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Risotto Now Big Favorite of Locals

January 04, 1990|DIANA SHAW | Shaw is a free-lance writer in Los Angeles

Risotto is trendy, turning up on menus all over town gussied up with goodies like truffles and wild mushrooms and presented as if it were a princely dish.

The truth is, its roots are among the humble folk of northern Italy. Winter is the season for risotto, which somehow tastes better when you can enjoy standing over the steaming saucepan and stirring for the half hour or so it takes to render the rice creamy.


2 tablespoons butter

2/3 cup arborio rice

1/3 cup white wine

1 2/3 cups vegetable broth, heated to boiling

1 1/3 cups water, heated to boiling

1/3 cup grated Parmesan cheese

Salt, pepper

Melt butter in deep heavy saucepan over medium heat. Add rice and saute until kernels are coated, about 30 seconds.

Pour wine into hot broth and add enough of mixture to rice to cover kernels by about 2 inches. Cook, stirring constantly, adding more as liquid is absorbed.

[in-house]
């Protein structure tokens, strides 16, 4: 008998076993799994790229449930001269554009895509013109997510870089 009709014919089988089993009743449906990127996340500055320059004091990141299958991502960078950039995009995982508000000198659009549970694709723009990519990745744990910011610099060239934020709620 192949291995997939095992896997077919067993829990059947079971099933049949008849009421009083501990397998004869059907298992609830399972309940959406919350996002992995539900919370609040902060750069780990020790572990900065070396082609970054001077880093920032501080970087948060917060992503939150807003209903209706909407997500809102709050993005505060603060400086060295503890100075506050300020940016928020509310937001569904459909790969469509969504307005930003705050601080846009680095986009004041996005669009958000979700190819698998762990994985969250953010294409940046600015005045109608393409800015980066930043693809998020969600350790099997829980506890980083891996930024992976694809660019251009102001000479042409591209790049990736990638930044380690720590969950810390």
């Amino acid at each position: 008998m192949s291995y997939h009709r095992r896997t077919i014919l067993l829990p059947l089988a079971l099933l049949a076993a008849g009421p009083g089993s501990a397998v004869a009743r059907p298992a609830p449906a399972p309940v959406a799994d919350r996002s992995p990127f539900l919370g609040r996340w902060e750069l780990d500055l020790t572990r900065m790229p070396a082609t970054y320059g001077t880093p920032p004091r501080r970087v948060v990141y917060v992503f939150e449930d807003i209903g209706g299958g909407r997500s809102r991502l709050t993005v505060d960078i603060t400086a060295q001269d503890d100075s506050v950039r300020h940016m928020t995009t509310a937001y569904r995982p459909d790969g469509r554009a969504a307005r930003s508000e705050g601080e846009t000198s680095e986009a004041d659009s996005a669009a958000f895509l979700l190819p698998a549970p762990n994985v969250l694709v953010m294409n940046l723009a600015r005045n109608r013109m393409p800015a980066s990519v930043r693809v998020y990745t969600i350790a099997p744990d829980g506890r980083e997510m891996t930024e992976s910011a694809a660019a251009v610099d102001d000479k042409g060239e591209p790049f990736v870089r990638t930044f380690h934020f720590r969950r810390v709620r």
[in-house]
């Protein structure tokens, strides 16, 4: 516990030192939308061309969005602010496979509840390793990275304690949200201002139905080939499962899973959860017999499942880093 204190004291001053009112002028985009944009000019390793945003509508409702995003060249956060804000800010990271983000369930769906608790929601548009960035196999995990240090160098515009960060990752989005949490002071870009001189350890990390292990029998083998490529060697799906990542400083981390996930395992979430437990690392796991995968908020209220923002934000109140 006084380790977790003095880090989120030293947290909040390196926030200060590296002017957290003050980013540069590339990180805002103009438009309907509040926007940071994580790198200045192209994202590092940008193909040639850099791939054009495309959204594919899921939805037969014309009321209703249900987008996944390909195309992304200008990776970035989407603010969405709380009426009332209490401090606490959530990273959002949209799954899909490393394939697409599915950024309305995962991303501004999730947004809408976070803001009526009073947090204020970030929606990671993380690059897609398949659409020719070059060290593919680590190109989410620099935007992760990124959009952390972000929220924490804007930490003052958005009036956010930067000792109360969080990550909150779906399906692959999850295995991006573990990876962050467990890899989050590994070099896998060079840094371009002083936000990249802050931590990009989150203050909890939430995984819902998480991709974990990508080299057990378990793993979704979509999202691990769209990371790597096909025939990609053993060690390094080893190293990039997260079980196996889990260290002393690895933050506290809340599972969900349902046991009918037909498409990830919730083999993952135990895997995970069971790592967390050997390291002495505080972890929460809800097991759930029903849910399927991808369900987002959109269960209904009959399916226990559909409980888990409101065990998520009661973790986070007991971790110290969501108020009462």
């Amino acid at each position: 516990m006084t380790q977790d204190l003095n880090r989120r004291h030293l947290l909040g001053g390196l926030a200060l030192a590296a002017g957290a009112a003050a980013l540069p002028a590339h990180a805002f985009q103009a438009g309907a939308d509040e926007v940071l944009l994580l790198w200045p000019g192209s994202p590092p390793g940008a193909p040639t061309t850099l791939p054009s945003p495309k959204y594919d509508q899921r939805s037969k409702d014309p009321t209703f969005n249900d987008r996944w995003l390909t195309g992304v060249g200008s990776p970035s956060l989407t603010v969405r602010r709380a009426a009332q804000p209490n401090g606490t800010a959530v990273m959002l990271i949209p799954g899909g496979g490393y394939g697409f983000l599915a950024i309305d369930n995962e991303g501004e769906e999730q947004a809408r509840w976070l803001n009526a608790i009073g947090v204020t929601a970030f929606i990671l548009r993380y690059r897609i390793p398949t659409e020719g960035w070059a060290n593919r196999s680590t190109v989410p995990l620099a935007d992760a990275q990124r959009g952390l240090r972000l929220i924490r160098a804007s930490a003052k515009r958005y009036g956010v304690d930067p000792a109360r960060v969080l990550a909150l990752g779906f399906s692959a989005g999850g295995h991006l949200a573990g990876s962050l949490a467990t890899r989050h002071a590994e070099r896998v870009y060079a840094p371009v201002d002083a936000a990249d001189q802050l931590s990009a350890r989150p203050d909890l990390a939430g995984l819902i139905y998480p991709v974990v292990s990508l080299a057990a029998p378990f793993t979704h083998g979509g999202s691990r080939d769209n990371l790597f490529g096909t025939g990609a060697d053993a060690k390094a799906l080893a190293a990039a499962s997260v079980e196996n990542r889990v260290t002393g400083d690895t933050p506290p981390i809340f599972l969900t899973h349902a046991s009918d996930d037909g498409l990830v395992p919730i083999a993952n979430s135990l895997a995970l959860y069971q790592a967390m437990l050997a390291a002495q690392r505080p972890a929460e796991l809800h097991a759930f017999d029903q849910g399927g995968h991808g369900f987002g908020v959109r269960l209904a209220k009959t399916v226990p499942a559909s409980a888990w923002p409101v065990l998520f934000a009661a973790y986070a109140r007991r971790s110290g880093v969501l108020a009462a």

When all broth is used, begin adding water in same manner. It should take between 30 and 40 minutes for rice to absorb all liquid. Risotto should be creamy and tender, more like dense porridge than rice.

Remove from heat and stir in cheese, mixing rapidly to distribute well. Season to taste with salt and pepper. Makes 4 servings.


Add 1 teaspoon crumbled saffron threads to hot water before stirring into rice.

Stir in 1/2 cup raw, freshly shelled snap sugar peas at same time as cheese. Hot rice will cook peas.

Season cooked rice with 2 teaspoons fresh, minced mint after cheese has been added.

Note: Arborio rice is available at gourmet specialty stores. Sometimes it is labelled risotto rice. Broth made from bouillon cubes or powder may be substituted for vegetable broth.

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